But the cheese melted well and got the job done pairing well with all the accompaniments. These included marinated mushrooms, roasted tomatoes, roasted red peppers, marinated artichokes, cornishons, seedy mustard, boiled pee wee potatoes, roasted ruby pee wee potatoes, roasted carrots, parsnips, and golden beets, Olives – Cerignola and Castelvetrano. The meats included Landjaeger, Finocchiona, Saucisson sec, Speck, and Mousse Royale au Sauterns Pate by TPC and the cheeses aside from the raclette were Beemster XO Gouda, Roth’s Private Reserve Gruyere, Brillat-Savarin frais, and Mozzarella. It was fun to mix and match different combinations and wonder just how many possibilities they were to expirement with. Our meal was well complimented by a few tasty beverages, Le Berceau Blanquette De Limoux Brut, France Maison Vergines and Lindemans Peche Lambic. But allow me to digress and talk about 2 of the other featured cheese.

Emmi has an American cheese making arm, Roth Kase and I think they make far better cheese than Emmi. I even prefer the Roth Kase Gruyere’s to their Swiss counterpoints. We enjoyed a chunk of the Roth’s Private Reserve Surchoix Gruyere which is a raw cow’s milk cheese exclusive to Wegmans. This cheese is made is small batch using Swiss copper pots and aged for at least nine months. This is a good cheese, I really like their Grand Cru and had hoped the Roth’s Private would have been aged longer, more complex, and better overall. The other cheese is the elusive Brillat-Savarin frais. I have only seen this type at Wegmans and what sets it apart from other triple crème cheeses is its lack of a bloomy rind. This is a young fresh cow’s milk cheese made by Delin in France. It is like a rich creamy butter cheesecake.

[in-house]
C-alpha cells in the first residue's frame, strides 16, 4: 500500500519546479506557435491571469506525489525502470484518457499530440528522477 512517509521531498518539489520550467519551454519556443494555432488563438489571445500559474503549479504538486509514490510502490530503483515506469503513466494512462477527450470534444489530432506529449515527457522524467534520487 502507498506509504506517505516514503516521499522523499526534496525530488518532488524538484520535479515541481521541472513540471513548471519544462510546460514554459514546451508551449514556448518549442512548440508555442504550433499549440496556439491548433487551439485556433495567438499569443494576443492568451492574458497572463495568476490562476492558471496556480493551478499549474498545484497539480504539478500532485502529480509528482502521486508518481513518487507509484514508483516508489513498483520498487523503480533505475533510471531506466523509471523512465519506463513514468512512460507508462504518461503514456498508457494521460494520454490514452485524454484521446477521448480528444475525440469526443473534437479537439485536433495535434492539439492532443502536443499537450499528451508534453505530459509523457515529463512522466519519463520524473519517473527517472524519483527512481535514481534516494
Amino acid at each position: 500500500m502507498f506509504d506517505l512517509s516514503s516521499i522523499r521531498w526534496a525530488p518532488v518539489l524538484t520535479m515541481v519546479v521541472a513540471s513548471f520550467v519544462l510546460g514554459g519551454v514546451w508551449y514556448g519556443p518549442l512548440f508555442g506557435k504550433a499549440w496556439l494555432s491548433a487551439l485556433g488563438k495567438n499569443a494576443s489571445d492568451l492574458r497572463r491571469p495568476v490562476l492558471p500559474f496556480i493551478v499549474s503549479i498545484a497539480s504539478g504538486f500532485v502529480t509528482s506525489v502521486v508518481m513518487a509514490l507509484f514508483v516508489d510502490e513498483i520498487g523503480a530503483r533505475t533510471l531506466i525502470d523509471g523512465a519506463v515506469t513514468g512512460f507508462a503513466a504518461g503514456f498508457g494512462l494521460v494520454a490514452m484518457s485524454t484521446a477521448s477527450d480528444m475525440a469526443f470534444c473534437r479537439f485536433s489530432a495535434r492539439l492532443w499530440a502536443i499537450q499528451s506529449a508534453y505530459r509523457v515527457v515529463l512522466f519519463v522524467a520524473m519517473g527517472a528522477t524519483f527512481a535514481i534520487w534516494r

The campfire has been replaced by electric Raclette grills. There are a number of different styles, for Christmas I got a Swissmar grill with a marble top. The grill is heated from the top and the bottom and heat resistant dishes are placed in the middle. The dishes can be filled with cheese or cheese, potatoes, and any number of things. Raclette is traditionally accompanied by small boiled potatoes, pickled onions, gherkins, salami, onion, peppers, tomato, mushrooms, pears, and sprinkled with paprika and pepper. Raclette is often served with hot tea, beer, Pinot Gris, Riesling, and Sparkling wine.

A Raclette party is a social gathering to leisurely enjoy this cheese and experiment with different flavor combinations. A Raclette dinner can last many hours. Just imagine yourself in a Swiss chalet, lounging by a roaring fire, cozy on fluffy pillows, with a Raclette grill and spread of cheese, meats, and vegetables. Why rush your enjoyment? Savor the flavor of the cheese and enjoy your wine and conversations. I like to leave my cheese on the grill until the top begins to brown.